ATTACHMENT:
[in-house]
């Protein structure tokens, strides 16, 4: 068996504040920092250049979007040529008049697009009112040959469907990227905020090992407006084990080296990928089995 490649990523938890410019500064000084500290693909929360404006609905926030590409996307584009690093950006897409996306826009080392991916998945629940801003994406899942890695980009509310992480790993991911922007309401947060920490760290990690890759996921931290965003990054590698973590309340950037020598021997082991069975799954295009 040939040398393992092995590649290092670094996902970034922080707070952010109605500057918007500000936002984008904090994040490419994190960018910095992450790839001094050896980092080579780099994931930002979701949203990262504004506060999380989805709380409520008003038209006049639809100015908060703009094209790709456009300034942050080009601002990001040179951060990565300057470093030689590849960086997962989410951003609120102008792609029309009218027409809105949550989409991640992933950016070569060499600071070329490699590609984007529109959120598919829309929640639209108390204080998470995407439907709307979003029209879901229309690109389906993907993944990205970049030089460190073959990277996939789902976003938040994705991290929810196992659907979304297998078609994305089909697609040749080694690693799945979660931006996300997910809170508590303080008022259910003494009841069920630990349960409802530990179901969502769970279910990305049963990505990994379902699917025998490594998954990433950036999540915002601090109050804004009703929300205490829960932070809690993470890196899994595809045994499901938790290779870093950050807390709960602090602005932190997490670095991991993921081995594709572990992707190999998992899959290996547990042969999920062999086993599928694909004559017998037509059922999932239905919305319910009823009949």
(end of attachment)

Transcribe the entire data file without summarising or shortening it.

[in-house]
């Protein structure tokens, strides 16, 4: 068996504040920092250049979007040529008049697009009112040959469907990227905020090992407006084990080296990928089995 490649990523938890410019500064000084500290693909929360404006609905926030590409996307584009690093950006897409996306826009080392991916998945629940801003994406899942890695980009509310992480790993991911922007309401947060920490760290990690890759996921931290965003990054590698973590309340950037020598021997082991069975799954295009 040939040398393992092995590649290092670094996902970034922080707070952010109605500057918007500000936002984008904090994040490419994190960018910095992450790839001094050896980092080579780099994931930002979701949203990262504004506060999380989805709380409520008003038209006049639809100015908060703009094209790709456009300034942050080009601002990001040179951060990565300057470093030689590849960086997962989410951003609120102008792609029309009218027409809105949550989409991640992933950016070569060499600071070329490699590609984007529109959120598919829309929640639209108390204080998470995407439907709307979003029209879901229309690109389906993907993944990205970049030089460190073959990277996939789902976003938040994705991290929810196992659907979304297998078609994305089909697609040749080694690693799945979660931006996300997910809170508590303080008022259910003494009841069920630990349960409802530990179901969502769970279910990305049963990505990994379902699917025998490594998954990433950036999540915002601090109050804004009703929300205490829960932070809690993470890196899994595809045994499901938790290779870093950050807390709960602090602005932190997490670095991991993921081995594709572990992707190999998992899959290996547990042969999920062999086993599928694909004559017998037509059922999932239905919305319910009823009949």